Though, I think the dematerializing of solid objects was a bit too plain for the plausible deniability that Kolchak usually traffics in. And the ridiculous conceit that there would be tons of lead at this little store, and that the Lieutenant would recognize them on sight apparently is a bit too much to swallow.

And again, the subplot in the background about the World Series is just stupidly set up and used. How Ron would’ve been at the office, instead of at the game reporting is one mystery. Why the Press Bus wouldn’t be leaving for the game until it is half over is another one. Why Carl would’ve waiting until five minutes before the start of the game to inquire of Ron where his ticket is, also doesn’t make any sense.

It’s just a poorly written excuse to introduce the Carl-can-just-not-win humor.

Scene 07: Carl, annoyed at his being escorted away & missing the game now, drives off [presumably for the zoo story, despite lead dematerializing into thin air in front of his eyes seemingly being more urgent].

Driving, driving, driving [and thank you for the sun glare off of the windshield right in our eyes, Allen Baron].

Driving, Driving, Driving.

Kolchak’s radio continues to cut in & out of the game, with the radio picking up bits and pieces of a call in program. A man is complaining about a road being blocked off with no warning, black goo having covered his lawn that he can’t get cleaned up, and wanting to know what the city is going to do about it.

Carl continues to the zoo….

Scene 08: At the zoo, Carl takes a few photographs of the former Cheetah cage, while a maintenance worker sweeps up the straw. The bars of the cage appear to have been disintegrated, leaving the center of the bars missing and the tops and bottoms of those bars bent inward.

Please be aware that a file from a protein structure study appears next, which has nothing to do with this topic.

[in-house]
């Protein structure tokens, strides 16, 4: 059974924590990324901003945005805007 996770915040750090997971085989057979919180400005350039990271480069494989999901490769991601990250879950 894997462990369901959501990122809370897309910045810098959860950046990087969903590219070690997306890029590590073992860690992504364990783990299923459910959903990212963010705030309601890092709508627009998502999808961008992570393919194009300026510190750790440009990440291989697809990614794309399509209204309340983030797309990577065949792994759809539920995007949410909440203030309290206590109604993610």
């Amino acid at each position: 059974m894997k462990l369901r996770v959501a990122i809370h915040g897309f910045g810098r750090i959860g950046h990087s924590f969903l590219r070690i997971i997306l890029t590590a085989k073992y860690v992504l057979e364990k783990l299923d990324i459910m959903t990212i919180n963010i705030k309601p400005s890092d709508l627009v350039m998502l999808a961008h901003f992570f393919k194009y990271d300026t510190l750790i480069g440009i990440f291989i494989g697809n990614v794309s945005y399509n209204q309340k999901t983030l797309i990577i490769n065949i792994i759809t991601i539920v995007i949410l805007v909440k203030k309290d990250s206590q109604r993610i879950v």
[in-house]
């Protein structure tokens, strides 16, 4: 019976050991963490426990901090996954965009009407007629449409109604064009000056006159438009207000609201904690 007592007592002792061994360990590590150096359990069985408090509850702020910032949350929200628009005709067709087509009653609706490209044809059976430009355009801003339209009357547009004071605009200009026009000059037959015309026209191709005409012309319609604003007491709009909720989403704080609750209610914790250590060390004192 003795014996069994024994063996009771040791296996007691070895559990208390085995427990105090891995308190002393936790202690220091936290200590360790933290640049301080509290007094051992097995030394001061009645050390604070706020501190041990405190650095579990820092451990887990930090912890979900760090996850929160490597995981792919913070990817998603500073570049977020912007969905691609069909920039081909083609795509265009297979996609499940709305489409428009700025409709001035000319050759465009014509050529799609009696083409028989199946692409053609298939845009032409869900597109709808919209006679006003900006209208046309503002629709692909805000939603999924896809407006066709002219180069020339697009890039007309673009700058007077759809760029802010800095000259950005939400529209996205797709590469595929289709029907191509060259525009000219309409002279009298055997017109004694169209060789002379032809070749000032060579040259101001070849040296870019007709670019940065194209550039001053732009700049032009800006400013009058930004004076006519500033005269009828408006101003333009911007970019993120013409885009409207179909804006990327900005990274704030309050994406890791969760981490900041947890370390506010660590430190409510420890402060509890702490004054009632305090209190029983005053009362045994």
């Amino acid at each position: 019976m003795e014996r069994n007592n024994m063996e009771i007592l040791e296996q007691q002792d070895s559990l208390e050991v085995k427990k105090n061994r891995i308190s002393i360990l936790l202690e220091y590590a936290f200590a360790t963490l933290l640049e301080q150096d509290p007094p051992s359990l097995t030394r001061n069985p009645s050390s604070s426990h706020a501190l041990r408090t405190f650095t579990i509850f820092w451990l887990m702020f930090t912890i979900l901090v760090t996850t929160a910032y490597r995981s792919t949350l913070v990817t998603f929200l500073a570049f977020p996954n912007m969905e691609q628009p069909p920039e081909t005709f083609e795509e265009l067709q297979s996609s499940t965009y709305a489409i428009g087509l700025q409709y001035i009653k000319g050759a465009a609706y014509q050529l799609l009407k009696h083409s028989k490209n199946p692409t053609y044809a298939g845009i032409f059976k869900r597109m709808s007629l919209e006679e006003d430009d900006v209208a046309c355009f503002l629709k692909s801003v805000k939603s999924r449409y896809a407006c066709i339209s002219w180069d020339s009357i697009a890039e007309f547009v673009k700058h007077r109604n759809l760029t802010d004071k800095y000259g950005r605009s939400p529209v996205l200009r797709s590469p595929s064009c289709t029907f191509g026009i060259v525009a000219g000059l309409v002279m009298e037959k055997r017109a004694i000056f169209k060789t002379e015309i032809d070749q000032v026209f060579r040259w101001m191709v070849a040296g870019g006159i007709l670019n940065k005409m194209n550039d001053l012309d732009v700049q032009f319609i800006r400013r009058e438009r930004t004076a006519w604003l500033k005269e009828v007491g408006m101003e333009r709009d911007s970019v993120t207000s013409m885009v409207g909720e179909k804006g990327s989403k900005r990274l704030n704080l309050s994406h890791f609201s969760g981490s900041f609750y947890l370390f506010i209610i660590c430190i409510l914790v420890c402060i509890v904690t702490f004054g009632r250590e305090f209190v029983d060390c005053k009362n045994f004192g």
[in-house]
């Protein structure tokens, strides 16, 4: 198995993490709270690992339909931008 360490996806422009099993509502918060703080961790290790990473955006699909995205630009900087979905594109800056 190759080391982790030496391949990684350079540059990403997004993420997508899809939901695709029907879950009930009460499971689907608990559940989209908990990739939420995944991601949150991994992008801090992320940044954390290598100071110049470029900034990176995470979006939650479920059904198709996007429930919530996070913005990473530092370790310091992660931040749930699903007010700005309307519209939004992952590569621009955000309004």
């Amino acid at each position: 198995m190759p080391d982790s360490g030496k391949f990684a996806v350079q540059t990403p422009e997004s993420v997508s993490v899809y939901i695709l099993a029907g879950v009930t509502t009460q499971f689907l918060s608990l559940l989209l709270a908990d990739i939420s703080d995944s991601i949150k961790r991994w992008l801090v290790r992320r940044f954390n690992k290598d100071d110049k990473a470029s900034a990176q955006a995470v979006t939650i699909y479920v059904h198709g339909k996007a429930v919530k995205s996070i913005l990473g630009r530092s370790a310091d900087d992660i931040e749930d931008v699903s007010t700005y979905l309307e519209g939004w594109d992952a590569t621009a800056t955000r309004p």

Carl’s voiceover complains about the reception problems happening with his radio receivers in his car, wondering if it is caused by the lead ingots in the area that vanished before his eyes.

Carl finds something on the floor of the enclosure, which appears to be a triangular blob of tar maybe, and wraps it up to stuff in his pocket for later examination.

Commentary: I’m really not liking this script, and the way that this mystery is focusing Carl on the zoo when LEAD INGOTS VANISHED RIGHT IN FRONT OF HIS EYES at the electronics shop.

Why would this animal disappearance issue even rate a follow up after THAT??

We know it’s all related, of course, but Carl would have no reason to even remember a missing animal story after what he just got done witnessing! And I don’t see Carl simply leaving the scene while Captain Quill and his officers are pulling themselves back together… unless it was to follow, on a hunch, the mysterious men who left in that unmarked sedan, maybe.

I’m also finding it hard to believe he was the only reporter showing up to the dramatic officer down broadcast. Is he the only reporter with a police scanner??

None of these reactions are making any sense.

Scene 09: Carl’s next trip is to a small vet lab onsite, where he has the scientist start an analysis on the object he picked up from the zoo enclosure floor.